The relation of the magnificence of my lord Somerset’s marriage is too large to be here inserted. (John More to William Trumbull, 7 January 1614)

There was never the like bravery and vanity seen as hath been the most part of all these unholy days. (Sir John Throckmorton to William Trumbull, 11 January 1614)1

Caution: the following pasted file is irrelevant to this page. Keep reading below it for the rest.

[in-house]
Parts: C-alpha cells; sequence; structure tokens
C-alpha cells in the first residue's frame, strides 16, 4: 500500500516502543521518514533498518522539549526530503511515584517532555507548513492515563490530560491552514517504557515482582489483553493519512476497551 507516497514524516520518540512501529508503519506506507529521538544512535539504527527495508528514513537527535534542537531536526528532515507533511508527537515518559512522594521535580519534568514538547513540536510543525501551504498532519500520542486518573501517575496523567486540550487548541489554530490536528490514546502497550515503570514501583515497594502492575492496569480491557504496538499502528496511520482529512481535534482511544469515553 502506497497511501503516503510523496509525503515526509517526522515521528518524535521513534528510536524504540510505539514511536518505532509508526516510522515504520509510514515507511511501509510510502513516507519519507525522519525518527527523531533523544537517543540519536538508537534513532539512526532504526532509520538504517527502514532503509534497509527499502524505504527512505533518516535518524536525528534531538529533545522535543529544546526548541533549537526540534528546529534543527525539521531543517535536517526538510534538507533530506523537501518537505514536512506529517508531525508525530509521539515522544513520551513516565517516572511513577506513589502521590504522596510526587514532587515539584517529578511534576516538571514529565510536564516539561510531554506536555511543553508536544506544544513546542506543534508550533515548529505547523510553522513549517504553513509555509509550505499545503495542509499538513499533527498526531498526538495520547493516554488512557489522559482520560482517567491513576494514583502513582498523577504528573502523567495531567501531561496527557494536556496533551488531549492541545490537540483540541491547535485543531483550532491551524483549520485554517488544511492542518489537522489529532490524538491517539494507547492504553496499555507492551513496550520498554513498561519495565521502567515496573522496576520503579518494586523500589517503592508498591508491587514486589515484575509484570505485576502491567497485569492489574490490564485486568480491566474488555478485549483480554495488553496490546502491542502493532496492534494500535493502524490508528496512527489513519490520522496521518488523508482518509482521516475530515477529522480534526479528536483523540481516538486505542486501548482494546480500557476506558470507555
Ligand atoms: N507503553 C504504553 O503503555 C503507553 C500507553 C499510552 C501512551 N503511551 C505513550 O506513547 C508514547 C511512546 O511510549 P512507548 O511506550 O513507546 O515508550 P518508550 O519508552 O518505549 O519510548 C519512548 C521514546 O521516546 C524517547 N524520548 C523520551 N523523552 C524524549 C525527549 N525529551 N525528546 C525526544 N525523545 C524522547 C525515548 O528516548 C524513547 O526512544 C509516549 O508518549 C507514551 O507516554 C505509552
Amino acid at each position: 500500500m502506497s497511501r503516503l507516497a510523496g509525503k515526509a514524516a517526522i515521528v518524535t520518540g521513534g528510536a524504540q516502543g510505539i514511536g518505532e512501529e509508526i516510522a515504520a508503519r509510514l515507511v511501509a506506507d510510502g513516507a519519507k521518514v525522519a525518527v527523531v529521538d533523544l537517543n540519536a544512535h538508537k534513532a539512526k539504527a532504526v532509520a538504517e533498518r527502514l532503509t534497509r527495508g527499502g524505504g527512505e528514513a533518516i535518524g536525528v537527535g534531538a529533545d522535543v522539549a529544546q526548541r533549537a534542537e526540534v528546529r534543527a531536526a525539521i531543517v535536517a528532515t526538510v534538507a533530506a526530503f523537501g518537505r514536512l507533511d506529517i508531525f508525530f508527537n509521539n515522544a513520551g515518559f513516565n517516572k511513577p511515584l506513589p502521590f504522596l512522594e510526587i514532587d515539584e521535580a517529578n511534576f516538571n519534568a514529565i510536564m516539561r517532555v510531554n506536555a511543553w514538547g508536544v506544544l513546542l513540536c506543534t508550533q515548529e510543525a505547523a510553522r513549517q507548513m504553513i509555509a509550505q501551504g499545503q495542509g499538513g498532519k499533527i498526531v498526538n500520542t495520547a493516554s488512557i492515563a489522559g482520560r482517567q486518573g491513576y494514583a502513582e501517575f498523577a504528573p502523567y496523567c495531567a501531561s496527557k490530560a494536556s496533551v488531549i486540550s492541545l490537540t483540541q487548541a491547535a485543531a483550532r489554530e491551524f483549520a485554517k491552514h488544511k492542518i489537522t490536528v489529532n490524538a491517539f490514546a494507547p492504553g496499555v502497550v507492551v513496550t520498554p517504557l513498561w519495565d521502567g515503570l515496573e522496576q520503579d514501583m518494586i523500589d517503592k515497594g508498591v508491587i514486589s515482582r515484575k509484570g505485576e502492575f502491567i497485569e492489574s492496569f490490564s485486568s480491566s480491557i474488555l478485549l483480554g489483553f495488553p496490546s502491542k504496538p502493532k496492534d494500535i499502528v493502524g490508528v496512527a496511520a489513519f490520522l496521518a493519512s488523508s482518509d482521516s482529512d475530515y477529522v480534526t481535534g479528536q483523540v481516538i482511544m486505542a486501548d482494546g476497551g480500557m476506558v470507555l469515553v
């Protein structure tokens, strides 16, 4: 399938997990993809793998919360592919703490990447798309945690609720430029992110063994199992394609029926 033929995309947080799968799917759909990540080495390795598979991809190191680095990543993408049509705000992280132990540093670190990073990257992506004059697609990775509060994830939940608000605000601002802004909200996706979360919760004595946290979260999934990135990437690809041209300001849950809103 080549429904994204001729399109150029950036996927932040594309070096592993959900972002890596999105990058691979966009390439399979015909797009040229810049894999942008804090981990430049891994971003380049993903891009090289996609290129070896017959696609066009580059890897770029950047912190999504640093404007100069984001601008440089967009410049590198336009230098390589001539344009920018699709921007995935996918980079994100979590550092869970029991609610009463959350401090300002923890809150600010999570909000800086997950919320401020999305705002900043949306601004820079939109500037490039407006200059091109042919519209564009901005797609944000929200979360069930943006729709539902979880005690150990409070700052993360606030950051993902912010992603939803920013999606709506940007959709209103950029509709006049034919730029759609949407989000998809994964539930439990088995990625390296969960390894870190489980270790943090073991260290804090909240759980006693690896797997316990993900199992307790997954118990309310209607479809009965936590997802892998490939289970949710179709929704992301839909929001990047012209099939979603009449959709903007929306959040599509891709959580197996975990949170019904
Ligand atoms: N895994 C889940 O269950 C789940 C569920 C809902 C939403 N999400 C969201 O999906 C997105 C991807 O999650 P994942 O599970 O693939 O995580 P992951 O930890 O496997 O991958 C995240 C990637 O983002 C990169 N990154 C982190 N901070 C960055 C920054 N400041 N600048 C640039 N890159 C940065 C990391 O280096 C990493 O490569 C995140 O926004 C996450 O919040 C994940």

The ambivalence expressed by the diplomat William Trumbull’s correspondents about the marriage of the royal favourite Robert Carr, Earl of Somerset and Frances Howard, Countess of Essex and its celebrations has persisted. Over seven days between 26 December 1613 and 6 January 1614 Campion’s Somerset Masque, Jonson’s Challenge at Tilt, At a Marriage, and his Irish Masque at Court, the anonymous Masque o f Flowers, sponsored by Francis Bacon (perhaps partwritten by Thomas Bushell) and Middleton’s (lost) Masque o f Cupids were all performed. The specific political and cultural tensions caused by the Carr-Howard nuptials have, however, been overshadowed by later events - notably the sensational trial in 1615 of the Earl and Countess of Somerset for the murder of Sir Thomas Overbury, which confirmed contemporary rumours that their relationship had been adulterous.